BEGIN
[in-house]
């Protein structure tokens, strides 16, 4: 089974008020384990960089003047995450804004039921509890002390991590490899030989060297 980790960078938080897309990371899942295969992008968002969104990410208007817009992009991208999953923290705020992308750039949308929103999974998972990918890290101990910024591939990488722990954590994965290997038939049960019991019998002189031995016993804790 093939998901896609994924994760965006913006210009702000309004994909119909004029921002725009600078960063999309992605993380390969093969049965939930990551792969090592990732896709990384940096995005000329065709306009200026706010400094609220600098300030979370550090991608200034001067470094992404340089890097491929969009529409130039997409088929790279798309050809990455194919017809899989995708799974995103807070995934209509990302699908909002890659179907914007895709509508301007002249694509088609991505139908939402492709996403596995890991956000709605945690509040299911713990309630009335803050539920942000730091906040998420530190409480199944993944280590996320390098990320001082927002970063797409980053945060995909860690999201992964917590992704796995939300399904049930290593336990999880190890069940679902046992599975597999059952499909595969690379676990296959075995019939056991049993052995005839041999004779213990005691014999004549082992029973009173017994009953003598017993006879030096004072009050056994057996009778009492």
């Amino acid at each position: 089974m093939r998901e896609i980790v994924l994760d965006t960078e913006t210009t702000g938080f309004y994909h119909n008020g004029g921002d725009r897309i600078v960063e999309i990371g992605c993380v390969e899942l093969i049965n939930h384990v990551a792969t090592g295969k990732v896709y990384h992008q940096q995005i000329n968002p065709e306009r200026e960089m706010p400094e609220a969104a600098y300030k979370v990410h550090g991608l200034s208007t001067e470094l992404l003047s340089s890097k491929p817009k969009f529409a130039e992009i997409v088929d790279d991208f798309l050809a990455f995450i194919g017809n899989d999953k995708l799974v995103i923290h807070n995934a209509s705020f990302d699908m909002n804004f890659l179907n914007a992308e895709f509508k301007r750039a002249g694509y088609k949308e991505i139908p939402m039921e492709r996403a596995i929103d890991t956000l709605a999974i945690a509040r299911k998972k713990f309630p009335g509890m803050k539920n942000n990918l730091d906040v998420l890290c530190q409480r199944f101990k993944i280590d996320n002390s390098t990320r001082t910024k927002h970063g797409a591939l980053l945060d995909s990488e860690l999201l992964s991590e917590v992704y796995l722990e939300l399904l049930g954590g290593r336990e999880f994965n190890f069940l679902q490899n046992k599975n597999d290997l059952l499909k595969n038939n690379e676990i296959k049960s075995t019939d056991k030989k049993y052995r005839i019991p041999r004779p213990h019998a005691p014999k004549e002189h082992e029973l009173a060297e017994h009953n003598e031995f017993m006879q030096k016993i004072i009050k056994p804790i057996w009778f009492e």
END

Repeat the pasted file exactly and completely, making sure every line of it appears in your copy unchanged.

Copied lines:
[in-house]
């Protein structure tokens, strides 16, 4: 089974008020384990960089003047995450804004039921509890002390991590490899030989060297 980790960078938080897309990371899942295969992008968002969104990410208007817009992009991208999953923290705020992308750039949308929103999974998972990918890290101990910024591939990488722990954590994965290997038939049960019991019998002189031995016993804790 093939998901896609994924994760965006913006210009702000309004994909119909004029921002725009600078960063999309992605993380390969093969049965939930990551792969090592990732896709990384940096995005000329065709306009200026706010400094609220600098300030979370550090991608200034001067470094992404340089890097491929969009529409130039997409088929790279798309050809990455194919017809899989995708799974995103807070995934209509990302699908909002890659179907914007895709509508301007002249694509088609991505139908939402492709996403596995890991956000709605945690509040299911713990309630009335803050539920942000730091906040998420530190409480199944993944280590996320390098990320001082927002970063797409980053945060995909860690999201992964917590992704796995939300399904049930290593336990999880190890069940679902046992599975597999059952499909595969690379676990296959075995019939056991049993052995005839041999004779213990005691014999004549082992029973009173017994009953003598017993006879030096004072009050056994057996009778009492």
């Amino acid at each position: 089974m093939r998901e896609i980790v994924l994760d965006t960078e913006t210009t702000g938080f309004y994909h119909n008020g004029g921002d725009r897309i600078v960063e999309i990371g992605c993380v390969e899942l093969i049965n939930h384990v990551a792969t090592g295969k990732v896709y990384h992008q940096q995005i000329n968002p065709e306009r200026e960089m706010p400094e609220a969104a600098y300030k979370v990410h550090g991608l200034s208007t001067e470094l992404l003047s340089s890097k491929p817009k969009f529409a130039e992009i997409v088929d790279d991208f798309l050809a990455f995450i194919g017809n899989d999953k995708l799974v995103i923290h807070n995934a209509s705020f990302d699908m909002n804004f890659l179907n914007a992308e895709f509508k301007r750039a002249g694509y088609k949308e991505i139908p939402m039921e492709r996403a596995i929103d890991t956000l709605a999974i945690a509040r299911k998972k713990f309630p009335g509890m803050k539920n942000n990918l730091d906040v998420l890290c530190q409480r199944f101990k993944i280590d996320n002390s390098t990320r001082t910024k927002h970063g797409a591939l980053l945060d995909s990488e860690l999201l992964s991590e917590v992704y796995l722990e939300l399904l049930g954590g290593r336990e999880f994965n190890f069940l679902q490899n046992k599975n597999d290997l059952l499909k595969n038939n690379e676990i296959k049960s075995t019939d056991k030989k049993y052995r005839i019991p041999r004779p213990h019998a005691p014999k004549e002189h082992e029973l009173a060297e017994h009953n003598e031995f017993m006879q030096k016993i004072i009050k056994p804790i057996w009778f009492e």